We're all girls, all the time.
Dana Hall students have the freedom to experiment, express opinions, explore and take on new challenges. They are supported by strong role models and inspired by their peers. They find confidence and strength, and they acquire and build the skills they need to succeed throughout their lives.
We’ve seen the research: there’s an increasingly persuasive case that co-ed schools are not educating girls as well as boys.
And we know there are basic, biological differences in male and female brains. That doesn’t mean that girls and boys have differences in their potential to achieve. But there are differences in how the sexes access that potential. Curriculum is important; how that curriculum is taught is critical. And teaching girls is what Dana Hall does best.
For our Upper School students, who have the opportunity to live on our beautiful Wellesley campus, that specialized care and understanding extends well beyond the traditional high school experience.
We're a boarding school, which means we're open 24/7.
At Dana Hall, a dorm is not just a place to sleep -- it's a home away from home, a personal space in a larger community, and the springboard for life skills and confidence that Dana students gain as they develop independence. And it's all on one campus, which means less time getting to and from school and activities, and more time to focus on school work and be with friends.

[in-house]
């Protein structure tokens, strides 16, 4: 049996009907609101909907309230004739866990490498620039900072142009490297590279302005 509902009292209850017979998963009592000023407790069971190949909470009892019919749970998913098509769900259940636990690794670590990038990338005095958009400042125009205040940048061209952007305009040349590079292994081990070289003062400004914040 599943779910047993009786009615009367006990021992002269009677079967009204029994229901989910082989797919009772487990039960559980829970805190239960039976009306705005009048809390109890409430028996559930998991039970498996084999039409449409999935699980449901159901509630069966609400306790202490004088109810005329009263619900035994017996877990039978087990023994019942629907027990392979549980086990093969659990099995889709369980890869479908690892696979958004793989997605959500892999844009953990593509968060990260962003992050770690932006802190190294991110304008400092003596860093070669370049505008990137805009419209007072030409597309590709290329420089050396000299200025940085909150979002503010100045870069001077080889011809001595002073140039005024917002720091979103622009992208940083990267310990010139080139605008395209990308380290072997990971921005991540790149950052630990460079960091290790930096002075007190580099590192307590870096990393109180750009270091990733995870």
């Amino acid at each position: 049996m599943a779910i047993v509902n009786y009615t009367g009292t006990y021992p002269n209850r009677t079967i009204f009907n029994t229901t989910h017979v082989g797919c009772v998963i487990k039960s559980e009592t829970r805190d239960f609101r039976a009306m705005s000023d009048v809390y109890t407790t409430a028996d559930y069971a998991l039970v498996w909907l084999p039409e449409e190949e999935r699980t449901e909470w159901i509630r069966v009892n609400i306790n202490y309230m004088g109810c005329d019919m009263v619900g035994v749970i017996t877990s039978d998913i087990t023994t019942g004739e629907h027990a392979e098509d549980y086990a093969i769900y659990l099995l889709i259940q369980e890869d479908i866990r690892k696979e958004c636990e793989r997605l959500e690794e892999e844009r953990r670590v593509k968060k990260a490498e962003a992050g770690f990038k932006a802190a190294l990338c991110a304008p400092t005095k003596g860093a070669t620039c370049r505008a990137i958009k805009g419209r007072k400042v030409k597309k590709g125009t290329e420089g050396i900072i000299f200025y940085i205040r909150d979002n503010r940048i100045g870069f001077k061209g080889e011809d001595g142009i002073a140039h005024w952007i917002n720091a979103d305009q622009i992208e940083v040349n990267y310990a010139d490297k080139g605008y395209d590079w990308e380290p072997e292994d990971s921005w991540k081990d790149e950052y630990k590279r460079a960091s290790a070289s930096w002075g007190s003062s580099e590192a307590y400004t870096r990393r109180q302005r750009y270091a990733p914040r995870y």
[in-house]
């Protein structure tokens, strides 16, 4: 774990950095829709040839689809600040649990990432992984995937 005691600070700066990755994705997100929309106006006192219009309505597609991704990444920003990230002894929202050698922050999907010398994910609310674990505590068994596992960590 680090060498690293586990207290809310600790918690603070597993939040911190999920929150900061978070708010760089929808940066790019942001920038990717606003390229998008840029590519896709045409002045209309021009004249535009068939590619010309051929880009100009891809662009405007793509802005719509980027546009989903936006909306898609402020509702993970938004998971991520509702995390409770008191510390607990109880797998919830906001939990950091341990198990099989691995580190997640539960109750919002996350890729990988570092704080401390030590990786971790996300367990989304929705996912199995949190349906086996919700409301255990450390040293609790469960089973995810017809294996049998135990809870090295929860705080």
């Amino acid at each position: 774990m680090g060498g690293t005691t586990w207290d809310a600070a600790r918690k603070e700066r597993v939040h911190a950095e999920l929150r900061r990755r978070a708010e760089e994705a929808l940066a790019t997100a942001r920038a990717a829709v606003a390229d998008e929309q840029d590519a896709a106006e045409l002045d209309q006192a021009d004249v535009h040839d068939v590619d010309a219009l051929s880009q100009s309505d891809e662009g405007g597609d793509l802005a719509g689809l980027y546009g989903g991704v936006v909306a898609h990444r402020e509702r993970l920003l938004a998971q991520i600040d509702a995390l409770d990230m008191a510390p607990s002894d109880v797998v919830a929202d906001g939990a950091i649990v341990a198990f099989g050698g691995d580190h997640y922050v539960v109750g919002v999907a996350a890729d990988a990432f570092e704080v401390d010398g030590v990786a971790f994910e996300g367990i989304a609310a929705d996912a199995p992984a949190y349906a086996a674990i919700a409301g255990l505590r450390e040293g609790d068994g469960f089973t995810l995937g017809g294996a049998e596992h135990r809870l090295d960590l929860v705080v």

Most young people have to wait until college to see the world, but not Dana girls. Guided and supported by dormitory faculty, students learn to value respect for others, integrity, multicultural sensitivity and personal responsibility.
Faculty are dedicated and passionate, and they stick around because they love the community. They are more accessible, so students have more opportunity to find impactful mentors and build meaningful relationships (which we know is powerful for girls' self esteem and development). Our students realize their teachers have lives, and our teachers know their students as individuals, since they see them in the "off hours."
At a girls' boarding school like Dana Hall, every day presents opportunities for girls to learn, lead and succeed.
Dana Hall School was born out of the vision and generosity of Henry F. Durant, who founded Wellesley College and soon discovered that many of his students needed further preparation before entering college. To address this need, Charles P. Dana, a Wellesley businessman, gave Durant a building to use for housing students in a new preparatory school; this served as the first site for Dana Hall School.
Julia and Sarah Eastman, hired from Wellesley College by Henry Durant to run this new school, began classes at Dana Hall School on September 8, 1881. That first year, 18 students paid board and tuition of $325. If they completed the course of study, they were guaranteed admission to Wellesley without further examination.